We asked 81 tertiary children’s hospitals and tertiary maternity and children hospitals to join the study; 17 did not respond, and 64 agreed to participate. Questionnaires were sent to representatives from each of the 64 hospitals, and valid questionnaires were retrieved from 63 (98.4%) of them. At least one hospital in each province and municipality in China was included, except for the Tibet Autonomous Region and the Ningxia Hui Autonomous Region. According to the National Health Commission of People’s Republic of China, there are no tertiary children’s hospitals or tertiary maternity and children hospitals registered in these two regions.
Frequency of moderate- and deep-sedation use
Of the 63 hospitals, 58 (92.1%) provided moderate and deep sedation for non-invasive paediatric diagnostic procedures. A majority (N = 36, 62.1%) of the hospitals performed moderate-to-deep sedation in fewer than 1000 cases per year. Twelve (20.7%) hospitals performed it in 1000–5000 cases per year, and 10 (17.2%) hospitals performed it in more than 10,000 cases per year. The top 10 centres in terms of number of patients served were located in Shanghai, Chongqing, Guangzhou, Zhengzhou, Xuzhou, Hangzhou, Chengdu, Kunming, Qingdao, and Xining.
Dedicated sedation rooms and post-sedation recovery rooms were reported in only 14 (24.1%) and 19 (32.8%) hospitals, respectively. Of the 10 hospitals with more than 10,000 sedation cases per year, eight (80%) reported dedicated sedation rooms and all (100%) reported post-sedation recovery rooms. The availability of these rooms was less common in hospitals that managed less than 1000 sedation cases per year (p < 0.001; Fig. 1).
Staff structure and prerequisite skills
Anaesthesiologists performed most sedations (69.0%). Other sedation providers included physicians-in-charge (the first physician to see and care for the patient, 13.8%), radiologists (6.9%), and nurses (10.3%) (Fig. 2). Fifteen (25.9%) hospitals reported that they employed full-time sedation providers, which, in China, are medical personnel whose only duty is to provide sedation service during that session. Of these 15 hospitals, 13 used anaesthesiologists and two used nurses as full-time sedation providers. Ten of the 14 hospitals with sedation rooms had full-time sedation providers; however, only five of the 44 hospitals without sedation rooms had full-time sedation providers (p < 0.001).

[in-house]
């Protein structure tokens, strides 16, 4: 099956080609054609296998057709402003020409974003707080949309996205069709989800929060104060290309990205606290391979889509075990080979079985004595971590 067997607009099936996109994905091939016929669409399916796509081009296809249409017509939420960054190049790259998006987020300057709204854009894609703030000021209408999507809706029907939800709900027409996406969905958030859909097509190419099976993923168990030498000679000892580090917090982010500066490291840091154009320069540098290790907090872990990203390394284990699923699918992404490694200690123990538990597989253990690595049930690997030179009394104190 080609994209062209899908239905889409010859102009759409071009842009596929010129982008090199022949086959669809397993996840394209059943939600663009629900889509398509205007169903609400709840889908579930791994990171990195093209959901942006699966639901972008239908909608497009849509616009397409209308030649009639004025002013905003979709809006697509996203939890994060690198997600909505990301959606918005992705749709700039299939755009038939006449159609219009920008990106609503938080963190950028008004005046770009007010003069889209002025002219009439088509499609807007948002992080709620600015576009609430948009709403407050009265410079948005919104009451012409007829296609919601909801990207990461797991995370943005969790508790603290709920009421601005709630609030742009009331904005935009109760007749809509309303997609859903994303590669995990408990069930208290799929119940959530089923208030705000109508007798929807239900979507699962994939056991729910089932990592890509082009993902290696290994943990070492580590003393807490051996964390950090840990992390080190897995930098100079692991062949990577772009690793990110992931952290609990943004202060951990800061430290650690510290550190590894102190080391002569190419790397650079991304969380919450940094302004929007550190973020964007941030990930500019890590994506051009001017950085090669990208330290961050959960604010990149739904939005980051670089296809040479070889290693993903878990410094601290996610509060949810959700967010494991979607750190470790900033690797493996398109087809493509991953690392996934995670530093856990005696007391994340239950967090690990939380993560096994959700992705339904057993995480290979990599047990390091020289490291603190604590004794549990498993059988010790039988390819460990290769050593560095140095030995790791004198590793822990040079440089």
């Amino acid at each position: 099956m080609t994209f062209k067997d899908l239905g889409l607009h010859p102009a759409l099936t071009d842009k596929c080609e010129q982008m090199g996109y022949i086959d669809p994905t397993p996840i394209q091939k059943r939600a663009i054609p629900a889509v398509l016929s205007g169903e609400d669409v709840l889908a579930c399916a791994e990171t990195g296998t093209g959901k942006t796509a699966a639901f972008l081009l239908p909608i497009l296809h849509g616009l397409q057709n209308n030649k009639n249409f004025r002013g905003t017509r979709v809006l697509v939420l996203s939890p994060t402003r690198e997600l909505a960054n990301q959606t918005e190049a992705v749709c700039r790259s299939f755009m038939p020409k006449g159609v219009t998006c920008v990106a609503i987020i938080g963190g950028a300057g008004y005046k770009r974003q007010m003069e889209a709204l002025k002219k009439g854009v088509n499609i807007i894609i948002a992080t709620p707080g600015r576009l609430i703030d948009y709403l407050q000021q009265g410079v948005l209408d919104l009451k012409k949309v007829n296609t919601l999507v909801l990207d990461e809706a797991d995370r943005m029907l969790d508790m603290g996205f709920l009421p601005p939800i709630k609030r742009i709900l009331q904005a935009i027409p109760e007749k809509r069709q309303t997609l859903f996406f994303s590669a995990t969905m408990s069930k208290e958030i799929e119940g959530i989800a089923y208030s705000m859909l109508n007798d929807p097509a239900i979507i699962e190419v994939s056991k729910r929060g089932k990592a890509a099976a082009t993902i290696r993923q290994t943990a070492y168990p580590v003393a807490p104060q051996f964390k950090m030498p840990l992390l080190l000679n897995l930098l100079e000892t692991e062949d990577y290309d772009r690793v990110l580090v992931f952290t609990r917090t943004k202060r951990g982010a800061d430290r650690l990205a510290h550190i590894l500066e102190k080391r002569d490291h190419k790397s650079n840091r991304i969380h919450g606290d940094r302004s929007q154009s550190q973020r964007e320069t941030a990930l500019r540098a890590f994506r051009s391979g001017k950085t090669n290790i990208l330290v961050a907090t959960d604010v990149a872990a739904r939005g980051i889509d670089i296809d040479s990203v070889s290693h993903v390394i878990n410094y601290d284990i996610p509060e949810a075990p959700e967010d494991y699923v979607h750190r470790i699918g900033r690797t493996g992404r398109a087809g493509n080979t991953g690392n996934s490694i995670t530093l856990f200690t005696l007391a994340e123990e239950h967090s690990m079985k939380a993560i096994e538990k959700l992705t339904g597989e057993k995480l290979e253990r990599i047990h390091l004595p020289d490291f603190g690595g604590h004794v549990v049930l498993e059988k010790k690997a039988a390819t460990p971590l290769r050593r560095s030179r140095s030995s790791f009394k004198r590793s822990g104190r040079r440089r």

The ratio of physicians to nurses is shown in Table 1. A ratio lower than 1:1 was reported in 19 (52.8%) hospitals with less than 1000 sedation cases per year and in two (20.0%) hospitals with more than 10,000 sedation cases per year. A ratio equal to or more than 1:4 was reported in two (5.6%) hospitals with less than 1000 sedation cases per year and in four (40%) hospitals with more than 10,000 sedation cases per year. The ratio was not specified in 12 (33.3%) hospitals with less than 1000 sedation cases per year, but all hospitals with more than 10,000 sedation cases per year had explicit requirements regarding the ratio of physicians to nurses.
The prerequisite skills for sedation providers are shown in Fig. 2. Ten (17.2%) hospitals indicated that Paediatric Advanced Life Support (PALS) training is required for staff involved in sedation service, and four (6.9%) hospitals replied that Paediatric Basic Life Support (PBLS) is required. More than half of the hospitals (51.7%) did not specify any training requirements.
Solid food or milk was stopped for at least 4, 6, 8, and more than 8 h before sedation in 27.6, 37.9, 25.9, and 1.7% of hospitals, respectively. Clear liquids were stopped for at least 2, 4, and 6 h before sedation in 44.8, 43.1, and 5.2% of hospitals, respectively. Four hospitals (6.9%) did not report pre-sedation fasting requirements (Table 2).
Pulse oximetry was used in 65.5 and 77.6% of hospitals during magnetic resonance imaging and non-magnetic procedures, respectively; capnography was used during sedation procedures in approximately 15% of hospitals (Table 3). Most hospitals monitored pulse oximetry in either a continuous or intermittent manner (Table 4).
Choice of sedatives
Chloral hydrate was commonly used as the first-line sedative for children. For infants (younger than 1 year), the three most commonly used sedation agents were chloral hydrate (53.4%), dexmedetomidine (12.1%), and diazepam (8.6%). For older children, chloral hydrate use decreased and dexmedetomidine and propofol use increased. In children older than 4 years of age, the top three sedation agents were chloral hydrate (24.1%), propofol (20.7%), and dexmedetomidine (17.2%) (Fig. 3).
Rescue sedatives were considered by sedation providers if the patient remained awake 30 min after the first-choice agent was administered. The term ‘remained awake’ refers to a Modified Observer’s Assessment of Alertness and Sedation Scale score of ≥4 (Table 5). If the first-choice sedative failed, propofol (15.5%) and inhaled anaesthetics (15.5%) were most commonly used in infants, and an additional dose of chloral hydrate was also considered in 7 hospitals (12.1%). For older children, propofol and dexmedetomidine (instead of inhaled anaesthetics) were popular choices (Fig. 3).
Moderate sedation and deep sedation are well-established techniques in many developed countries, and several guidelines have been published. Despite this, these techniques have only recently become prominent in China. Our survey shows that most tertiary children’s hospitals and tertiary maternity and children hospitals in China provide moderate and deep sedation for non-invasive procedures. The hospitals that provide sedation on a larger scale tend to have better facilities and staff composition. Pulse oximetry is monitored in more than 65.5% of hospitals during sedation procedures, but only a few hospitals (about 15%) perform capnography monitoring. Chloral hydrate is the most commonly chosen sedative agent; however, its use tends to decline and the use of dexmedetomidine and propofol increases gradually with patient age. Propofol (15.5%) and inhaled anaesthetics (15.5%) are the most commonly used rescue sedatives. Our study shows that there are no mandatory training requirements for the staff providing sedation in many hospitals.